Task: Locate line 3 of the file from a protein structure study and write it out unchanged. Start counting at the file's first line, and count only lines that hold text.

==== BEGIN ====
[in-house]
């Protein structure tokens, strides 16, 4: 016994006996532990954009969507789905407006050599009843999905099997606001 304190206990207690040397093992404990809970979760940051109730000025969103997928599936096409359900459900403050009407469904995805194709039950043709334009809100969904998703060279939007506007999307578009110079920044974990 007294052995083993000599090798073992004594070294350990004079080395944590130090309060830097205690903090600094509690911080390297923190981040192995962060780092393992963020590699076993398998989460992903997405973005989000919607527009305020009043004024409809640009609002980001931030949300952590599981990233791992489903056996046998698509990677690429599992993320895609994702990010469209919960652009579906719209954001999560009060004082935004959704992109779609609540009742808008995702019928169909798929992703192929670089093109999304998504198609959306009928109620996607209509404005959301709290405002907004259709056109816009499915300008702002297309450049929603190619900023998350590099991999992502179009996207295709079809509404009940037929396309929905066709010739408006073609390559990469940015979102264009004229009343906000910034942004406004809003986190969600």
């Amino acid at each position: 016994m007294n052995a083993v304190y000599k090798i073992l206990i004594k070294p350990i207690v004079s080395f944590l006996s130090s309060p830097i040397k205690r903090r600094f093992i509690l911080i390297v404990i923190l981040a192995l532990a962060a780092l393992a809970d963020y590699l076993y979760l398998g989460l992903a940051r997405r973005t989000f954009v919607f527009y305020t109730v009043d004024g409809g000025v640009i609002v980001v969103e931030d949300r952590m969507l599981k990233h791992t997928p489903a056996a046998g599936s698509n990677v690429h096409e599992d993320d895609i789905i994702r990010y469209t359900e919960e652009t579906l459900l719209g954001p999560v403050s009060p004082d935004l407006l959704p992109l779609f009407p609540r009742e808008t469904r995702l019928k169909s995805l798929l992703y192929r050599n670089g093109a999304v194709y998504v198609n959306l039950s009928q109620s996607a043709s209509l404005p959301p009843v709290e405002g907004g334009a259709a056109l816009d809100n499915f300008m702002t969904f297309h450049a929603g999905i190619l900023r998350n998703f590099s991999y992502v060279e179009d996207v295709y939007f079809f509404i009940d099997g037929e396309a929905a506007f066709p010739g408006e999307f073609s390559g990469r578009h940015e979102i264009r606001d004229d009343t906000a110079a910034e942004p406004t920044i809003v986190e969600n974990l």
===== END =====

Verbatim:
């Amino acid at each position: 016994m007294n052995a083993v304190y000599k090798i073992l206990i004594k070294p350990i207690v004079s080395f944590l006996s130090s309060p830097i040397k205690r903090r600094f093992i509690l911080i390297v404990i923190l981040a192995l532990a962060a780092l393992a809970d963020y590699l076993y979760l398998g989460l992903a940051r997405r973005t989000f954009v919607f527009y305020t109730v009043d004024g409809g000025v640009i609002v980001v969103e931030d949300r952590m969507l599981k990233h791992t997928p489903a056996a046998g599936s698509n990677v690429h096409e599992d993320d895609i789905i994702r990010y469209t359900e919960e652009t579906l459900l719209g954001p999560v403050s009060p004082d935004l407006l959704p992109l779609f009407p609540r009742e808008t469904r995702l019928k169909s995805l798929l992703y192929r050599n670089g093109a999304v194709y998504v198609n959306l039950s009928q109620s996607a043709s209509l404005p959301p009843v709290e405002g907004g334009a259709a056109l816009d809100n499915f300008m702002t969904f297309h450049a929603g999905i190619l900023r998350n998703f590099s991999y992502v060279e179009d996207v295709y939007f079809f509404i009940d099997g037929e396309a929905a506007f066709p010739g408006e999307f073609s390559g990469r578009h940015e979102i264009r606001d004229d009343t906000a110079a910034e942004p406004t920044i809003v986190e969600n974990l």